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Gastroenterology. 2002 Feb;122(2):483-94.

Selective modulation of PKC isozymes by inflammation in canine colonic circular muscle cells.

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  • 1Department of Surgery, Medical College of Wisconsin, and Zablocki Veteran Affairs Medical Center, Milwaukee, Wisconsin, USA.



Protein kinase C (PKC) is a key signaling molecule in excitation-contraction coupling in several types of smooth muscle cells. We investigated whether the attenuated contraction in inflamed colon cells is caused by alterations in the expression, distribution, and activation of specific PKC isozymes.


Kinase assays, immunofluorescence imaging, and Western immunoblotting were performed on single circular smooth muscle cells obtained from the normal dog colon as well as from colon with experimental colitis induced by mucosal exposure to ethanol and acetic acid, to determine the distribution, expression, and activation of PKC isozymes.


Classical (alpha, beta, and gamma), novel (delta and epsilon), and the atypical PKC (iota, lambda, and zeta) isozymes were detected in colonic circular muscle cells. The expression of PKC alpha, beta, and epsilon isozymes was down-regulated, whereas that of PKC iota and lambda isozymes was up-regulated; other isozymes were not affected by inflammation. Acetylcholine (ACh) treatment translocated only the PKC alpha, beta, and epsilon isozymes from the cytosol to the membrane in normal cells; this translocation was absent in inflamed colon cells. Immunofluorescence imaging confirmed the translocation of PKC alpha from the cytosol to the membrane in response to ACh in normal cells. PKC inhibitors, chelerythrine, and myristoylated peptides to alpha, beta, and epsilon isozymes inhibited the contractile response to ACh in normal, but not in inflamed, cells. PKC iota and lambda did not participate in the contractile response to ACh.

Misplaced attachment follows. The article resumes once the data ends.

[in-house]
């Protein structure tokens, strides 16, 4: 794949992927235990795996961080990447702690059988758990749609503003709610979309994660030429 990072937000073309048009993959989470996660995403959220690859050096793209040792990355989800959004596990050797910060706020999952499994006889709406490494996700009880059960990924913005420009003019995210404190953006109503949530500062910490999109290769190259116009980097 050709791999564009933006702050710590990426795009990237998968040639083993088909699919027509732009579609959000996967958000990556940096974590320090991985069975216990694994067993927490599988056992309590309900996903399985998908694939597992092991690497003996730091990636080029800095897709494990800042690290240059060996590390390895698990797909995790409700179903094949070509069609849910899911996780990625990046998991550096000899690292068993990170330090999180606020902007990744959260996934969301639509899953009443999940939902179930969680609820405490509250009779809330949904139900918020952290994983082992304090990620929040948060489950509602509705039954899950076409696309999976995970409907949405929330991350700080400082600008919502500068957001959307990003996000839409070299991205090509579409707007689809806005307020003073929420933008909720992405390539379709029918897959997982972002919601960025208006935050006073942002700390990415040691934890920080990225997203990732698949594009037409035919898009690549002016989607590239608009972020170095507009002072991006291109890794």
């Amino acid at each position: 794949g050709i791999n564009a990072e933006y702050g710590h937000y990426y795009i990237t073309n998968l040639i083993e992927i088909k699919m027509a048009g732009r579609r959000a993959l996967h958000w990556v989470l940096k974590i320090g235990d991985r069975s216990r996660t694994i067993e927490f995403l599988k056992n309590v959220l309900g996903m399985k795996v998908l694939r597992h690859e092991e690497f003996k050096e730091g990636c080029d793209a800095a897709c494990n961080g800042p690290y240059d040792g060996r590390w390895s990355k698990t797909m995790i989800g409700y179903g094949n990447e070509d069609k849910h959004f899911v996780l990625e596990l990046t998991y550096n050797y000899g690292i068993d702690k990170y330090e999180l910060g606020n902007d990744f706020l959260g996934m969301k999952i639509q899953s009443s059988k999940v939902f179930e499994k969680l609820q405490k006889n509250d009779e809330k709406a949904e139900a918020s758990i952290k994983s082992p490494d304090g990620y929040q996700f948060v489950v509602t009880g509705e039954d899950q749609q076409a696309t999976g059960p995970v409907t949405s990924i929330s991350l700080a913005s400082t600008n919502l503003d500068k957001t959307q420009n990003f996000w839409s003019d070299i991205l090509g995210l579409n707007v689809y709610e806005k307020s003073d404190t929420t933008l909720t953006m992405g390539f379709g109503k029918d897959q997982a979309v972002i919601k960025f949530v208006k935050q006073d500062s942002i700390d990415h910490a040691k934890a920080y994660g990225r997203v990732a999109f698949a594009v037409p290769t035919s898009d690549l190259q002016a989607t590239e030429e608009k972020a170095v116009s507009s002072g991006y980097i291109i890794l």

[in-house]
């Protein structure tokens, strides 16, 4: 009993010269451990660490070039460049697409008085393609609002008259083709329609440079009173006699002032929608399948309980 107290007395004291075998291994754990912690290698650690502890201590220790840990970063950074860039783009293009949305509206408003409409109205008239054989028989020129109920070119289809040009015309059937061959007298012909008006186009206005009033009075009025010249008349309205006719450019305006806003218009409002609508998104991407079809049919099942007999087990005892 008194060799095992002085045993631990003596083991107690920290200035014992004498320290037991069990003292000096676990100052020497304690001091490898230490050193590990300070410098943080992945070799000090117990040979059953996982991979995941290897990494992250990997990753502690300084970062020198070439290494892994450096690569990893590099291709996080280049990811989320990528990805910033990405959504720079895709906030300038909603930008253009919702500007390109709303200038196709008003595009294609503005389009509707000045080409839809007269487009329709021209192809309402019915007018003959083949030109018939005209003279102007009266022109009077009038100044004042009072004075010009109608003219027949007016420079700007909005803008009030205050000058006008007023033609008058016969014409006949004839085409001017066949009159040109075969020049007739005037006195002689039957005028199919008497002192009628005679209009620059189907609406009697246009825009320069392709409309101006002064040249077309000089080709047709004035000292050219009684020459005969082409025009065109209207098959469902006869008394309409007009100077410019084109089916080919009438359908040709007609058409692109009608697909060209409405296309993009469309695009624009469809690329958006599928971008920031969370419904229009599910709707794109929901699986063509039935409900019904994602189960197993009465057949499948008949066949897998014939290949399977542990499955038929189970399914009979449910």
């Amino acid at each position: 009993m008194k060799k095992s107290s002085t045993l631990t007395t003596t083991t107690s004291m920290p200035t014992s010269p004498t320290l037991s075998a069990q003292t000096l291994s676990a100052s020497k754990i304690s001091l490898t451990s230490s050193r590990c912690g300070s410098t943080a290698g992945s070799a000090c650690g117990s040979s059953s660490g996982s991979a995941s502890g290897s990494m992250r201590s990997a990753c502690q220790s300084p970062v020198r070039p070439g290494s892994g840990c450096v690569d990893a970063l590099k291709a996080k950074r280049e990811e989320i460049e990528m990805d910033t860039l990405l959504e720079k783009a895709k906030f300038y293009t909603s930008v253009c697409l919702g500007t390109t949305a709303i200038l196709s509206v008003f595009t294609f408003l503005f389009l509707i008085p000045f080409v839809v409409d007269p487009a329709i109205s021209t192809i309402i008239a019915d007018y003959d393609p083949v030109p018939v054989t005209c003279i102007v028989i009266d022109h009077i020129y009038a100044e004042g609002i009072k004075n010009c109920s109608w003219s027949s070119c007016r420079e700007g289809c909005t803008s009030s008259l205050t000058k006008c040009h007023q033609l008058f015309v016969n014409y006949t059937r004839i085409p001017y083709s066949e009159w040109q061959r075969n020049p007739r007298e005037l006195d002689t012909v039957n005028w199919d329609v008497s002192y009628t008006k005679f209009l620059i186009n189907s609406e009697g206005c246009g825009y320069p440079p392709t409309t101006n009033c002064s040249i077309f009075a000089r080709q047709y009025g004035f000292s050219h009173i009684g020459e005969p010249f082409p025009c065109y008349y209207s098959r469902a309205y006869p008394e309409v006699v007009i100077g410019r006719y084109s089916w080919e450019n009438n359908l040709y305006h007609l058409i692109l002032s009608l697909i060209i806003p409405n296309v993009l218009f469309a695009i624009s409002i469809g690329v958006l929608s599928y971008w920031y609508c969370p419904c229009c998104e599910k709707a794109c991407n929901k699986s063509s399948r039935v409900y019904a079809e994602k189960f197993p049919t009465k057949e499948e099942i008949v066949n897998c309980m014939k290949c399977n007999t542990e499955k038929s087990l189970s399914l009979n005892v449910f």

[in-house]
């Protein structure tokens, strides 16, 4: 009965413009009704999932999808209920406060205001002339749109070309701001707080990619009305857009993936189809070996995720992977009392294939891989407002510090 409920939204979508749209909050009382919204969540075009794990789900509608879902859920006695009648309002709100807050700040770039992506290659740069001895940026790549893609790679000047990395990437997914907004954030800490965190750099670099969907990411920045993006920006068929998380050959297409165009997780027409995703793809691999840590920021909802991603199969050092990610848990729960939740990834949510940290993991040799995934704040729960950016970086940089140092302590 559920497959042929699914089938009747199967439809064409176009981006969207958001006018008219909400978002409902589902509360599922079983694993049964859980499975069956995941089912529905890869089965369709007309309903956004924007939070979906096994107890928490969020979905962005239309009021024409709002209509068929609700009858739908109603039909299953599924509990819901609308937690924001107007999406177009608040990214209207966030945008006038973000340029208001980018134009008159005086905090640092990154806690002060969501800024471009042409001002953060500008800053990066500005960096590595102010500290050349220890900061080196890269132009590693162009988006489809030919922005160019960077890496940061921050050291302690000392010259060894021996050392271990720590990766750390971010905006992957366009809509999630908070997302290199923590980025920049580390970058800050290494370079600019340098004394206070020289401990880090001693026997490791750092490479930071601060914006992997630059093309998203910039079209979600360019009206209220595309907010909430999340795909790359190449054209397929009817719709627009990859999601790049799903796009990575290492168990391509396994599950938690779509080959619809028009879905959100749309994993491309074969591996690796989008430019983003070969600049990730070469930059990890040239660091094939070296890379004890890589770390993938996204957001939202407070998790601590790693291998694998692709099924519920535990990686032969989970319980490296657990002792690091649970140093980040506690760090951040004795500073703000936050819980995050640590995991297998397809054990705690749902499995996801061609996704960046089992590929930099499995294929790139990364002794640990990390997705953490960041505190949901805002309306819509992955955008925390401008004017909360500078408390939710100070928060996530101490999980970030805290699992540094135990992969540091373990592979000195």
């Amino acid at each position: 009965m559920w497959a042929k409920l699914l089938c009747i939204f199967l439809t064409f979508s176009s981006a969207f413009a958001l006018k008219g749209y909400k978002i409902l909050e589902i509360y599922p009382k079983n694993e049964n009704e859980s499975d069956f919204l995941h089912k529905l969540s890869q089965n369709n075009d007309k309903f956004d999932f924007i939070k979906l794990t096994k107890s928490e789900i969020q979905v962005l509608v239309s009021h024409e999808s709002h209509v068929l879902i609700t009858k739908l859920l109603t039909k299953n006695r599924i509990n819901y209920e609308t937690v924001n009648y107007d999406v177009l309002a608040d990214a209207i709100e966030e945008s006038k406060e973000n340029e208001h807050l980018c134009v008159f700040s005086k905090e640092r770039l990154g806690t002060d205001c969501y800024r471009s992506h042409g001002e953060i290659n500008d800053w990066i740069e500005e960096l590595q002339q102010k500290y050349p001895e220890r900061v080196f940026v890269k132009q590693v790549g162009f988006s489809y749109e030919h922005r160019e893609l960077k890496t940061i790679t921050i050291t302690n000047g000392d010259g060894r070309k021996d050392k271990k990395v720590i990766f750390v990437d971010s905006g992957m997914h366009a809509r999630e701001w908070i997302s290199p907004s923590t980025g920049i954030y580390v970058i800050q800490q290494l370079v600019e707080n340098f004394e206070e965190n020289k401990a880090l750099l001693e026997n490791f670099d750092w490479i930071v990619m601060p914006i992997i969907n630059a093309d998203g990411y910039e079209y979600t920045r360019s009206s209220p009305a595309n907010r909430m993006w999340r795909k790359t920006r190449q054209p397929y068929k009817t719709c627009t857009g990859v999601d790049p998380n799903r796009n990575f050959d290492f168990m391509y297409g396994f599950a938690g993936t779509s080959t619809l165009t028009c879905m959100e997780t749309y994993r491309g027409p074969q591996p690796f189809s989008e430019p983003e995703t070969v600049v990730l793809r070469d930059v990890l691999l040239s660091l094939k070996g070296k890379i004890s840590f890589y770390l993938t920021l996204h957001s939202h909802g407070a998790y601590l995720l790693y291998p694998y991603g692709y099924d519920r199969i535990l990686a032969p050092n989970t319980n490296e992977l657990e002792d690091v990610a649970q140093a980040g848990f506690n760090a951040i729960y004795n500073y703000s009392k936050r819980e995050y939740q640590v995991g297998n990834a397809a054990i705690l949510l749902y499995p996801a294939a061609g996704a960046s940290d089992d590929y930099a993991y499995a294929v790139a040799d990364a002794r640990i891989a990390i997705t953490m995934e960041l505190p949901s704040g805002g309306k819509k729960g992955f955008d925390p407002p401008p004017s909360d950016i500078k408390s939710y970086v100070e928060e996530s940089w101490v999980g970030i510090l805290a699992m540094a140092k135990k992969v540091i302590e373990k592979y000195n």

ACh-induced contraction is mediated by PKC alpha, beta, and epsilon isozymes in normal colonic circular muscle cells. Contractile dysfunction in inflamed colon cells is, in part, caused by decreased expression and impaired activation of specific PKC isozymes.

[PubMed - indexed for MEDLINE]
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